“Who Do You Think You Are?”: Tony Goldwyn Discovers Roots in Oregon

“Who Do You Think You Are?”: Tony Goldwyn Discovers Roots in Oregon

Thanks to guest blogger and Family Tree Magazine contributing editor Sunny Jane Morton for this recap of last night's "Who Do You Think You Are?" with actor/director Tony Goldwyn. She also offers tips for finding old newspapers, an important resource in this episode: We don’t often get to...

Thanks to guest blogger and Family Tree Magazine contributing editor Sunny Jane Morton for this recap of last night’s “Who Do You Think You Are?” with actor/director Tony Goldwyn. She also offers tips for finding old newspapers, an important resource in this episode:

We don’t often get to learn much about our female forebears’ personal lives and values. Neither do we get many glimpses into our ancestors’ marriages, unless they end in scandal or divorce. But Tony Goldwyn’s episode of “Who Do You Think You Are?” yesterday paints a compelling portrait of his third-great-grandparents Nathaniel and Mary Coe. And it does this with the types of documents that are available to anyone else out there willing to search for them.

As a young couple, Nathaniel and Mary Coe lived in New York. In 1838, Mary organized a ladies’ group to crusade against sexual exploitation of women. Ten years later, Nathaniel was in the state legislature, promoting an anti-rape law. Newspapers followed their efforts with varying attitudes toward their cause.

The family ended up in Oregon after Nathaniel’s presidential appointment as a US postal mail agent. Nathaniel and Mary promoted settlement of the Oregon Territory and championed the growth of their own little town. Goldwyn was disappointed to learn that his ancestors expressed a callous prejudice toward the American Indians they were displacing. But he also praised them as pioneers who were “absolutely equal and indispensable partners” in their marriage at a time when this was uncommon.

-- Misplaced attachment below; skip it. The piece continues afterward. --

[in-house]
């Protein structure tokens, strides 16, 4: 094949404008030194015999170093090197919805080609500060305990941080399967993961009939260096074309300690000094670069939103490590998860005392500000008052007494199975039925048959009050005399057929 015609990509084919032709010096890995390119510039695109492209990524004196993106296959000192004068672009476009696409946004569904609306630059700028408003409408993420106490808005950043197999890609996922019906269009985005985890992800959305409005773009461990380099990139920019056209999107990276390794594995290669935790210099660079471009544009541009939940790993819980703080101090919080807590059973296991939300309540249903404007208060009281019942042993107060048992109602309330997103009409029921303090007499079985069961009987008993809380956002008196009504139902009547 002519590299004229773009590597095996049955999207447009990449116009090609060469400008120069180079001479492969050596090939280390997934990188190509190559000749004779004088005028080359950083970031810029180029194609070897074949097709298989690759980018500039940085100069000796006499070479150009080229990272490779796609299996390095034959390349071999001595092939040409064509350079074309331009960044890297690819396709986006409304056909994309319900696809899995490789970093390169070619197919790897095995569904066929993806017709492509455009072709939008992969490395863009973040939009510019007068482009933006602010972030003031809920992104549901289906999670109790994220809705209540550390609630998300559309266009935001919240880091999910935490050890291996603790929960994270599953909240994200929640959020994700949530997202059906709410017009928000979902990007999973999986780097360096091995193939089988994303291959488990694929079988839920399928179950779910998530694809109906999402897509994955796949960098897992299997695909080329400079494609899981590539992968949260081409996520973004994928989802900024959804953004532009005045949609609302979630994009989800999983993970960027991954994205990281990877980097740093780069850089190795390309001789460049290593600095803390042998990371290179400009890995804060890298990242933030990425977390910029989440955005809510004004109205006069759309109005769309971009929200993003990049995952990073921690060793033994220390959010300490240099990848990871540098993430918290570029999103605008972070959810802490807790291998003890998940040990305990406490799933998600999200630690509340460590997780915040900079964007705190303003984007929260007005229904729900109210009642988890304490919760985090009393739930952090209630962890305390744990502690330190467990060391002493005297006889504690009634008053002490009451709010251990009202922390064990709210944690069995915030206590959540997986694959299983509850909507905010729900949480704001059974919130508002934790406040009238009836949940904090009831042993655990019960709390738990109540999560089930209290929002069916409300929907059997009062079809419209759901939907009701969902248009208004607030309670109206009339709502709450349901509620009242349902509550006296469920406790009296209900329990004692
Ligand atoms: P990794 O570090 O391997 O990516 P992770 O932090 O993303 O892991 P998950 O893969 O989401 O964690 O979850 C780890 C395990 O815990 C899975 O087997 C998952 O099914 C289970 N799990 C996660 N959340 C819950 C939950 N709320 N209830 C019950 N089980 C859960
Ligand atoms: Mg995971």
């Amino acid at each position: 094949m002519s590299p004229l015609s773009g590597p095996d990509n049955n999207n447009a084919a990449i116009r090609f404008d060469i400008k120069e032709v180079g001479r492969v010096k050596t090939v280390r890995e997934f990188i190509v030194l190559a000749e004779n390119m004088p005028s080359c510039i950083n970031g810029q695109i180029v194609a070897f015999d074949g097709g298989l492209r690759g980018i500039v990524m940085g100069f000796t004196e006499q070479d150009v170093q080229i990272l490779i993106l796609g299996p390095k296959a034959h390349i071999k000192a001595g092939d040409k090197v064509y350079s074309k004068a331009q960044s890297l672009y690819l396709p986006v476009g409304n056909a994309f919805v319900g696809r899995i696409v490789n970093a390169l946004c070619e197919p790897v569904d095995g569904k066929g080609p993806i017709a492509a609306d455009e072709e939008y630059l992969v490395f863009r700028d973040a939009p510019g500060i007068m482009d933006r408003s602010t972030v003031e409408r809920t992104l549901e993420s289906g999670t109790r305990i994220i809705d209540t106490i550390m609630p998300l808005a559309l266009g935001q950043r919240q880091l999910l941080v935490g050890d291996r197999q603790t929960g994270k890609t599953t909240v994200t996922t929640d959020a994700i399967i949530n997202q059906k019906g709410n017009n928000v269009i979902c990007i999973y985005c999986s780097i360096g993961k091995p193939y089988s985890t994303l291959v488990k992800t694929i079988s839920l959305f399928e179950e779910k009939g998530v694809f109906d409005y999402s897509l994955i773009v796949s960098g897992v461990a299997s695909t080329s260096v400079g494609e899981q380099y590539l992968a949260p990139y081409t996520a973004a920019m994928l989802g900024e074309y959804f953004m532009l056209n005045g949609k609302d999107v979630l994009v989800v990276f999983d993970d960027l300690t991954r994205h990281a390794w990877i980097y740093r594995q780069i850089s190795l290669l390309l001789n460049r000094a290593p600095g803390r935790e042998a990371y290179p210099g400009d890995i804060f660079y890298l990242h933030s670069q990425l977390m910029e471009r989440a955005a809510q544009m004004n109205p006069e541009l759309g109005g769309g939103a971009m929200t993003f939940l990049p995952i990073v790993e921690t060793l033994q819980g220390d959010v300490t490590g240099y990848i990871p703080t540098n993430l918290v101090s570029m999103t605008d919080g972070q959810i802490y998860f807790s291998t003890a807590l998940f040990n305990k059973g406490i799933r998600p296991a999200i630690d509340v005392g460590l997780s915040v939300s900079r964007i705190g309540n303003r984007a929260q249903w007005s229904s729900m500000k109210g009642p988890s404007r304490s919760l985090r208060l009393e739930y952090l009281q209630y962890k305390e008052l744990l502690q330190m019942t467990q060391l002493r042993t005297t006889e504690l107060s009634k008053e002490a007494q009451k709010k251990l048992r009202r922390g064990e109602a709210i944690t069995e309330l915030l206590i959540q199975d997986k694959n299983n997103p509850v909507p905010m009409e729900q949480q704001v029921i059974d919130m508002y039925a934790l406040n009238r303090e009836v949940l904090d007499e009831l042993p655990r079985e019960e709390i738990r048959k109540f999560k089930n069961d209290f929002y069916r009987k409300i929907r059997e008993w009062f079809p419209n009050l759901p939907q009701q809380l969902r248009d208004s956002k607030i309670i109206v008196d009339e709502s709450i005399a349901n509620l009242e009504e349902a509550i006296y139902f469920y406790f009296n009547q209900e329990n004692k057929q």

The Coes’ story couldn’t have been told without newspapers. I loved watching Goldwyn page gingerly through enormous original newspaper pages with crumbling edges. “WDYTYA?” also mentioned news stories found at the subscription website Newspapers.com (owned by show sponsor Ancestry.com) and the free Historic Oregon Newspapers website.

Another great online resource for newspapers is the Library of Congress’ free Chronicling America, where you can search a sampling of digitized newspapers from across the country, as well as a comprehensive directory of all US newspapers by location, date and other categories. Learn more about newspaper research in our video class Three Cool Tools for Finding Your Family History in Newspapers, presented by Lisa Louise Cooke of Genealogy Gems.

I was more than a little envious when Goldwyn visited the Oregon Historical Society in Portland and found neatly archived boxes of original family documents. There was a scrapbook and letters that detailed the family’s adventures and challenges on the Oregon frontier. Our Libraries and Archives Web Guide download can help you work the web to search for those kinds of hidden treasures about your family that may be buried in a library or archive.

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